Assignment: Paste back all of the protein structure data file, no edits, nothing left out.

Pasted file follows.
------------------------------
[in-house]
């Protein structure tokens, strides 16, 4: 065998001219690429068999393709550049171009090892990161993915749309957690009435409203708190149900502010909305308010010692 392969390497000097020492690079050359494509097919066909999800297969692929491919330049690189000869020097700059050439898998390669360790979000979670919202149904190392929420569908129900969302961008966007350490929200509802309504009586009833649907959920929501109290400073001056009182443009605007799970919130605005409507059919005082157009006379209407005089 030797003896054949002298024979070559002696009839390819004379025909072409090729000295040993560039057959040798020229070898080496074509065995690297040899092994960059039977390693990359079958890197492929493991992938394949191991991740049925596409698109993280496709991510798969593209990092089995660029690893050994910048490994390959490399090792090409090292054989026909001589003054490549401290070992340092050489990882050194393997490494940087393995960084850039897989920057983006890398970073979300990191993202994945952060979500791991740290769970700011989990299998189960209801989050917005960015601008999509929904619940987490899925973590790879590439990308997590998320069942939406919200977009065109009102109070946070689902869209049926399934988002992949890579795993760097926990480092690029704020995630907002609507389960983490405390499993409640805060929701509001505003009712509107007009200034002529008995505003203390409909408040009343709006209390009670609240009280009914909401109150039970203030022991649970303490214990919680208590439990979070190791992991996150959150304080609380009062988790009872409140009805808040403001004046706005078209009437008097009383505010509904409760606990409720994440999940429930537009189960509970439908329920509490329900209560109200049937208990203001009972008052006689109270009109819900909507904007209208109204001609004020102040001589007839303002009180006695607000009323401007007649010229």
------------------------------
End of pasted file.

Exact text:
[in-house]
């Protein structure tokens, strides 16, 4: 065998001219690429068999393709550049171009090892990161993915749309957690009435409203708190149900502010909305308010010692 392969390497000097020492690079050359494509097919066909999800297969692929491919330049690189000869020097700059050439898998390669360790979000979670919202149904190392929420569908129900969302961008966007350490929200509802309504009586009833649907959920929501109290400073001056009182443009605007799970919130605005409507059919005082157009006379209407005089 030797003896054949002298024979070559002696009839390819004379025909072409090729000295040993560039057959040798020229070898080496074509065995690297040899092994960059039977390693990359079958890197492929493991992938394949191991991740049925596409698109993280496709991510798969593209990092089995660029690893050994910048490994390959490399090792090409090292054989026909001589003054490549401290070992340092050489990882050194393997490494940087393995960084850039897989920057983006890398970073979300990191993202994945952060979500791991740290769970700011989990299998189960209801989050917005960015601008999509929904619940987490899925973590790879590439990308997590998320069942939406919200977009065109009102109070946070689902869209049926399934988002992949890579795993760097926990480092690029704020995630907002609507389960983490405390499993409640805060929701509001505003009712509107007009200034002529008995505003203390409909408040009343709006209390009670609240009280009914909401109150039970203030022991649970303490214990919680208590439990979070190791992991996150959150304080609380009062988790009872409140009805808040403001004046706005078209009437008097009383505010509904409760606990409720994440999940429930537009189960509970439908329920509490329900209560109200049937208990203001009972008052006689109270009109819900909507904007209208109204001609004020102040001589007839303002009180006695607000009323401007007649010229």